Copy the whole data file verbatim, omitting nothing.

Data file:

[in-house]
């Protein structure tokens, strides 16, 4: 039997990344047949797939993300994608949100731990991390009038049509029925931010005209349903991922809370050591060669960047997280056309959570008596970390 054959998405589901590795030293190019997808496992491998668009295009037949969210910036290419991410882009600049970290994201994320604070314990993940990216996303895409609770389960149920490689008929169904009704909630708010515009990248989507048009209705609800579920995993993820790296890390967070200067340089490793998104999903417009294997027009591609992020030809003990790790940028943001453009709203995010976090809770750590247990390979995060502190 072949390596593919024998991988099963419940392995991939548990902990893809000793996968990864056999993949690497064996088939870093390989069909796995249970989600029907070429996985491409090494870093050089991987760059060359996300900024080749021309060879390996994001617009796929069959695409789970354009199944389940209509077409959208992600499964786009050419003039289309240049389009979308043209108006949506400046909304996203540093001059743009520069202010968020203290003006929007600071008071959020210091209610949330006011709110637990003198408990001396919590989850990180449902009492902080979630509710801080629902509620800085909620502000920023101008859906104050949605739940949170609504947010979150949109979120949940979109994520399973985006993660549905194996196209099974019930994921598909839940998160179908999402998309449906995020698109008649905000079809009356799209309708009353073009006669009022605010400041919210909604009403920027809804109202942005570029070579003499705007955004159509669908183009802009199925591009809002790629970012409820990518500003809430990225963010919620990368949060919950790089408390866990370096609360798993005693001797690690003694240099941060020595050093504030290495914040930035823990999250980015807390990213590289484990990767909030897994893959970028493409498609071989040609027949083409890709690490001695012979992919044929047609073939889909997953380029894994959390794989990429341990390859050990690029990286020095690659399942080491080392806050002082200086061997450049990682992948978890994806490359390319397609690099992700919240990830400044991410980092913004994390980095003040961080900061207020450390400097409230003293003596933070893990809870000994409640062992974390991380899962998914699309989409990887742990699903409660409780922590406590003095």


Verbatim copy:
[in-house]
């Protein structure tokens, strides 16, 4: 039997990344047949797939993300994608949100731990991390009038049509029925931010005209349903991922809370050591060669960047997280056309959570008596970390 054959998405589901590795030293190019997808496992491998668009295009037949969210910036290419991410882009600049970290994201994320604070314990993940990216996303895409609770389960149920490689008929169904009704909630708010515009990248989507048009209705609800579920995993993820790296890390967070200067340089490793998104999903417009294997027009591609992020030809003990790790940028943001453009709203995010976090809770750590247990390979995060502190 072949390596593919024998991988099963419940392995991939548990902990893809000793996968990864056999993949690497064996088939870093390989069909796995249970989600029907070429996985491409090494870093050089991987760059060359996300900024080749021309060879390996994001617009796929069959695409789970354009199944389940209509077409959208992600499964786009050419003039289309240049389009979308043209108006949506400046909304996203540093001059743009520069202010968020203290003006929007600071008071959020210091209610949330006011709110637990003198408990001396919590989850990180449902009492902080979630509710801080629902509620800085909620502000920023101008859906104050949605739940949170609504947010979150949109979120949940979109994520399973985006993660549905194996196209099974019930994921598909839940998160179908999402998309449906995020698109008649905000079809009356799209309708009353073009006669009022605010400041919210909604009403920027809804109202942005570029070579003499705007955004159509669908183009802009199925591009809002790629970012409820990518500003809430990225963010919620990368949060919950790089408390866990370096609360798993005693001797690690003694240099941060020595050093504030290495914040930035823990999250980015807390990213590289484990990767909030897994893959970028493409498609071989040609027949083409890709690490001695012979992919044929047609073939889909997953380029894994959390794989990429341990390859050990690029990286020095690659399942080491080392806050002082200086061997450049990682992948978890994806490359390319397609690099992700919240990830400044991410980092913004994390980095003040961080900061207020450390400097409230003293003596933070893990809870000994409640062992974390991380899962998914699309989409990887742990699903409660409780922590406590003095």